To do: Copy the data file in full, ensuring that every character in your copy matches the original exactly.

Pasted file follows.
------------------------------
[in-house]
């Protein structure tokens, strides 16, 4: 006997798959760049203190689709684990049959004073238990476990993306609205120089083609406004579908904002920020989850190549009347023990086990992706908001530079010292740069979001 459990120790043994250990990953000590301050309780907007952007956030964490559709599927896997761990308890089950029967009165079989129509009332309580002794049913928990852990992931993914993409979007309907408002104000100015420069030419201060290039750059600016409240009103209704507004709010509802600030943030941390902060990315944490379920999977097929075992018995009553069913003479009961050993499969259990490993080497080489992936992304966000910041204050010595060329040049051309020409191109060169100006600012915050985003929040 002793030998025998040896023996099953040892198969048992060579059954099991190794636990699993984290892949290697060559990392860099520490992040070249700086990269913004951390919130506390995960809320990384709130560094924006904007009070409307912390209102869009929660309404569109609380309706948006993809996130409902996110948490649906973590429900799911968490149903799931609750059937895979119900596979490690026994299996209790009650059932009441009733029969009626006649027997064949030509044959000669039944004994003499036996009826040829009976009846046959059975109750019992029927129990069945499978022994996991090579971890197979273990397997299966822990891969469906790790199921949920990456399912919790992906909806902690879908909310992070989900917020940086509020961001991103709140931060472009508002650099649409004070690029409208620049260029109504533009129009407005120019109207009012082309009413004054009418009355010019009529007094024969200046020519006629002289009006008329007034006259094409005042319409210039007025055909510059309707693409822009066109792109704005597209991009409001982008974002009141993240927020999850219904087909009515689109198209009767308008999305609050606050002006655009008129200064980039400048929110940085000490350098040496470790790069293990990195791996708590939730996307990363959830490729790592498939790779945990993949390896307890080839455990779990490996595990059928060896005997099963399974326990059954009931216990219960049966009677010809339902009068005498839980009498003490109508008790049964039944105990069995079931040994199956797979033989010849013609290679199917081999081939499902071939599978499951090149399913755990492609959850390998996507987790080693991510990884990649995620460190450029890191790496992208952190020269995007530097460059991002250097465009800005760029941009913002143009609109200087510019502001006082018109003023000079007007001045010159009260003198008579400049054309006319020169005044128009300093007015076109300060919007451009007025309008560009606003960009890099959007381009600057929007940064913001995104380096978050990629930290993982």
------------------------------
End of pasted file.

[in-house]
């Protein structure tokens, strides 16, 4: 006997798959760049203190689709684990049959004073238990476990993306609205120089083609406004579908904002920020989850190549009347023990086990992706908001530079010292740069979001 459990120790043994250990990953000590301050309780907007952007956030964490559709599927896997761990308890089950029967009165079989129509009332309580002794049913928990852990992931993914993409979007309907408002104000100015420069030419201060290039750059600016409240009103209704507004709010509802600030943030941390902060990315944490379920999977097929075992018995009553069913003479009961050993499969259990490993080497080489992936992304966000910041204050010595060329040049051309020409191109060169100006600012915050985003929040 002793030998025998040896023996099953040892198969048992060579059954099991190794636990699993984290892949290697060559990392860099520490992040070249700086990269913004951390919130506390995960809320990384709130560094924006904007009070409307912390209102869009929660309404569109609380309706948006993809996130409902996110948490649906973590429900799911968490149903799931609750059937895979119900596979490690026994299996209790009650059932009441009733029969009626006649027997064949030509044959000669039944004994003499036996009826040829009976009846046959059975109750019992029927129990069945499978022994996991090579971890197979273990397997299966822990891969469906790790199921949920990456399912919790992906909806902690879908909310992070989900917020940086509020961001991103709140931060472009508002650099649409004070690029409208620049260029109504533009129009407005120019109207009012082309009413004054009418009355010019009529007094024969200046020519006629002289009006008329007034006259094409005042319409210039007025055909510059309707693409822009066109792109704005597209991009409001982008974002009141993240927020999850219904087909009515689109198209009767308008999305609050606050002006655009008129200064980039400048929110940085000490350098040496470790790069293990990195791996708590939730996307990363959830490729790592498939790779945990993949390896307890080839455990779990490996595990059928060896005997099963399974326990059954009931216990219960049966009677010809339902009068005498839980009498003490109508008790049964039944105990069995079931040994199956797979033989010849013609290679199917081999081939499902071939599978499951090149399913755990492609959850390998996507987790080693991510990884990649995620460190450029890191790496992208952190020269995007530097460059991002250097465009800005760029941009913002143009609109200087510019502001006082018109003023000079007007001045010159009260003198008579400049054309006319020169005044128009300093007015076109300060919007451009007025309008560009606003960009890099959007381009600057929007940064913001995104380096978050990629930290993982």